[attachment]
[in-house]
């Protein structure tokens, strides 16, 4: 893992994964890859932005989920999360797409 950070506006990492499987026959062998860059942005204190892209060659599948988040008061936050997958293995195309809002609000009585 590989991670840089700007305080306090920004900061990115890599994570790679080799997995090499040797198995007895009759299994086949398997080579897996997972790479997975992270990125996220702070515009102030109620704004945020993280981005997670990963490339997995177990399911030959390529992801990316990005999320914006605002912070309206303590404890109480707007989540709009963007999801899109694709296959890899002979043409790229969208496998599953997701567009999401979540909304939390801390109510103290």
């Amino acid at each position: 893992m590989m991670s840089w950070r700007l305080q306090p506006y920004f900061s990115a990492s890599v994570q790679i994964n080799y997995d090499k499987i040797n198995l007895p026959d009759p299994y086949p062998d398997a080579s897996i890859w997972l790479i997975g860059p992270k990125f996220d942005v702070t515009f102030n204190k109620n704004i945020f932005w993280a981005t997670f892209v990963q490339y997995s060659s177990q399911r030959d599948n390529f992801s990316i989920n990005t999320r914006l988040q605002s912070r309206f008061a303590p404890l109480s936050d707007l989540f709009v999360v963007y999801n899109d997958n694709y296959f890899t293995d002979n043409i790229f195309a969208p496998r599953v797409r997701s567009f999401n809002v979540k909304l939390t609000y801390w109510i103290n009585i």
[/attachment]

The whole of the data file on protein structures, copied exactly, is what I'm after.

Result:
[in-house]
């Protein structure tokens, strides 16, 4: 893992994964890859932005989920999360797409 950070506006990492499987026959062998860059942005204190892209060659599948988040008061936050997958293995195309809002609000009585 590989991670840089700007305080306090920004900061990115890599994570790679080799997995090499040797198995007895009759299994086949398997080579897996997972790479997975992270990125996220702070515009102030109620704004945020993280981005997670990963490339997995177990399911030959390529992801990316990005999320914006605002912070309206303590404890109480707007989540709009963007999801899109694709296959890899002979043409790229969208496998599953997701567009999401979540909304939390801390109510103290």
């Amino acid at each position: 893992m590989m991670s840089w950070r700007l305080q306090p506006y920004f900061s990115a990492s890599v994570q790679i994964n080799y997995d090499k499987i040797n198995l007895p026959d009759p299994y086949p062998d398997a080579s897996i890859w997972l790479i997975g860059p992270k990125f996220d942005v702070t515009f102030n204190k109620n704004i945020f932005w993280a981005t997670f892209v990963q490339y997995s060659s177990q399911r030959d599948n390529f992801s990316i989920n990005t999320r914006l988040q605002s912070r309206f008061a303590p404890l109480s936050d707007l989540f709009v999360v963007y999801n899109d997958n694709y296959f890899t293995d002979n043409i790229f195309a969208p496998r599953v797409r997701s567009f999401n809002v979540k909304l939390t609000y801390w109510i103290n009585i």